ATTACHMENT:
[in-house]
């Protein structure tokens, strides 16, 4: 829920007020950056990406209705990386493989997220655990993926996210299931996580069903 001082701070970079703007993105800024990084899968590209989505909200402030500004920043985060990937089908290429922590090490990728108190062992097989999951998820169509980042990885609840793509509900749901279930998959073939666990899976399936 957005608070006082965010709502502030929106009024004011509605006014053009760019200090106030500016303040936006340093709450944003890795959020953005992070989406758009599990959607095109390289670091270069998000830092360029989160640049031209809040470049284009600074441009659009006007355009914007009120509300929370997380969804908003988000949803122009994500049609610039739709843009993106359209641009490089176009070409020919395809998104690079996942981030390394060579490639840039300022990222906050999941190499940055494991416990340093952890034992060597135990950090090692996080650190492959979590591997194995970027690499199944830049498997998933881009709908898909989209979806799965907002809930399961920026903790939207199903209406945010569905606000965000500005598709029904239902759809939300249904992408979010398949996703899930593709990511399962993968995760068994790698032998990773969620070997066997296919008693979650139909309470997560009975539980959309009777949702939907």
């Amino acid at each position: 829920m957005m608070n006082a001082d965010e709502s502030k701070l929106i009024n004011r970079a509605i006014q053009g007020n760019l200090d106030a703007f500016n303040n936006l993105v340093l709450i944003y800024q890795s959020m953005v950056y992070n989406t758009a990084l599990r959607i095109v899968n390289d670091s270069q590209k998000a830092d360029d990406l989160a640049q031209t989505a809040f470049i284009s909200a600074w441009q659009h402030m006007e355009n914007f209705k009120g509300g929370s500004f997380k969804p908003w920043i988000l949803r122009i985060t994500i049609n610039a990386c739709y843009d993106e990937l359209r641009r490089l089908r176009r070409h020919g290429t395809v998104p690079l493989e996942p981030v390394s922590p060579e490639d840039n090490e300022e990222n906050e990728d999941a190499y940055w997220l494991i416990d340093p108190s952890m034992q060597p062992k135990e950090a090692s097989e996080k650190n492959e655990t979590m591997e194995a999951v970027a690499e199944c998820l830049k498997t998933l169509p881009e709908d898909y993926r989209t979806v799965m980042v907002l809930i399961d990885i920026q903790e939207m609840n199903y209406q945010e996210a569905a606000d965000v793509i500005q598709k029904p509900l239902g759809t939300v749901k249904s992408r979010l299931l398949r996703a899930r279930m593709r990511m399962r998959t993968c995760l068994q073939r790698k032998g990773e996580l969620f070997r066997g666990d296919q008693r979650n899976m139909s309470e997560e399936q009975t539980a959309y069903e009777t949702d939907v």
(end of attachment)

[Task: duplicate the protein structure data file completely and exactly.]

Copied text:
[in-house]
């Protein structure tokens, strides 16, 4: 829920007020950056990406209705990386493989997220655990993926996210299931996580069903 001082701070970079703007993105800024990084899968590209989505909200402030500004920043985060990937089908290429922590090490990728108190062992097989999951998820169509980042990885609840793509509900749901279930998959073939666990899976399936 957005608070006082965010709502502030929106009024004011509605006014053009760019200090106030500016303040936006340093709450944003890795959020953005992070989406758009599990959607095109390289670091270069998000830092360029989160640049031209809040470049284009600074441009659009006007355009914007009120509300929370997380969804908003988000949803122009994500049609610039739709843009993106359209641009490089176009070409020919395809998104690079996942981030390394060579490639840039300022990222906050999941190499940055494991416990340093952890034992060597135990950090090692996080650190492959979590591997194995970027690499199944830049498997998933881009709908898909989209979806799965907002809930399961920026903790939207199903209406945010569905606000965000500005598709029904239902759809939300249904992408979010398949996703899930593709990511399962993968995760068994790698032998990773969620070997066997296919008693979650139909309470997560009975539980959309009777949702939907």
């Amino acid at each position: 829920m957005m608070n006082a001082d965010e709502s502030k701070l929106i009024n004011r970079a509605i006014q053009g007020n760019l200090d106030a703007f500016n303040n936006l993105v340093l709450i944003y800024q890795s959020m953005v950056y992070n989406t758009a990084l599990r959607i095109v899968n390289d670091s270069q590209k998000a830092d360029d990406l989160a640049q031209t989505a809040f470049i284009s909200a600074w441009q659009h402030m006007e355009n914007f209705k009120g509300g929370s500004f997380k969804p908003w920043i988000l949803r122009i985060t994500i049609n610039a990386c739709y843009d993106e990937l359209r641009r490089l089908r176009r070409h020919g290429t395809v998104p690079l493989e996942p981030v390394s922590p060579e490639d840039n090490e300022e990222n906050e990728d999941a190499y940055w997220l494991i416990d340093p108190s952890m034992q060597p062992k135990e950090a090692s097989e996080k650190n492959e655990t979590m591997e194995a999951v970027a690499e199944c998820l830049k498997t998933l169509p881009e709908d898909y993926r989209t979806v799965m980042v907002l809930i399961d990885i920026q903790e939207m609840n199903y209406q945010e996210a569905a606000d965000v793509i500005q598709k029904p509900l239902g759809t939300v749901k249904s992408r979010l299931l398949r996703a899930r279930m593709r990511m399962r998959t993968c995760l068994q073939r790698k032998g990773e996580l969620f070997r066997g666990d296919q008693r979650n899976m139909s309470e997560e399936q009975t539980a959309y069903e009777t949702d939907v």